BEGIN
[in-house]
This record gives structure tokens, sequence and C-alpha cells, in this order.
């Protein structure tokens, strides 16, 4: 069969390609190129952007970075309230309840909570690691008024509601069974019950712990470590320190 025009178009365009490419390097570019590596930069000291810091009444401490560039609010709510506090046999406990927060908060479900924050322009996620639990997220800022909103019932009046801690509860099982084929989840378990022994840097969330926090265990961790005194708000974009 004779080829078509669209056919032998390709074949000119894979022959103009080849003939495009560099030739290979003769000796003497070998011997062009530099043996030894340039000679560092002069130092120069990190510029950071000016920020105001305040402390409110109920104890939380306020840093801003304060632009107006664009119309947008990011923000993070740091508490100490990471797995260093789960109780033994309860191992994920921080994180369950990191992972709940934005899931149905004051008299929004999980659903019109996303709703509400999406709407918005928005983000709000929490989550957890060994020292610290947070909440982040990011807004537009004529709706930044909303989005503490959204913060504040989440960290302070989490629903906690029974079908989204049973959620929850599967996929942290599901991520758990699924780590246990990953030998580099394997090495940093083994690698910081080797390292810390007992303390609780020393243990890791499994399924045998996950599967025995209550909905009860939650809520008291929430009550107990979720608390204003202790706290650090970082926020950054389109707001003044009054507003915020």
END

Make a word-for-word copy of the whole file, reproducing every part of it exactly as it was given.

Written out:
[in-house]
This record gives structure tokens, sequence and C-alpha cells, in this order.
């Protein structure tokens, strides 16, 4: 069969390609190129952007970075309230309840909570690691008024509601069974019950712990470590320190 025009178009365009490419390097570019590596930069000291810091009444401490560039609010709510506090046999406990927060908060479900924050322009996620639990997220800022909103019932009046801690509860099982084929989840378990022994840097969330926090265990961790005194708000974009 004779080829078509669209056919032998390709074949000119894979022959103009080849003939495009560099030739290979003769000796003497070998011997062009530099043996030894340039000679560092002069130092120069990190510029950071000016920020105001305040402390409110109920104890939380306020840093801003304060632009107006664009119309947008990011923000993070740091508490100490990471797995260093789960109780033994309860191992994920921080994180369950990191992972709940934005899931149905004051008299929004999980659903019109996303709703509400999406709407918005928005983000709000929490989550957890060994020292610290947070909440982040990011807004537009004529709706930044909303989005503490959204913060504040989440960290302070989490629903906690029974079908989204049973959620929850599967996929942290599901991520758990699924780590246990990953030998580099394997090495940093083994690698910081080797390292810390007992303390609780020393243990890791499994399924045998996950599967025995209550909905009860939650809520008291929430009550107990979720608390204003202790706290650090970082926020950054389109707001003044009054507003915020």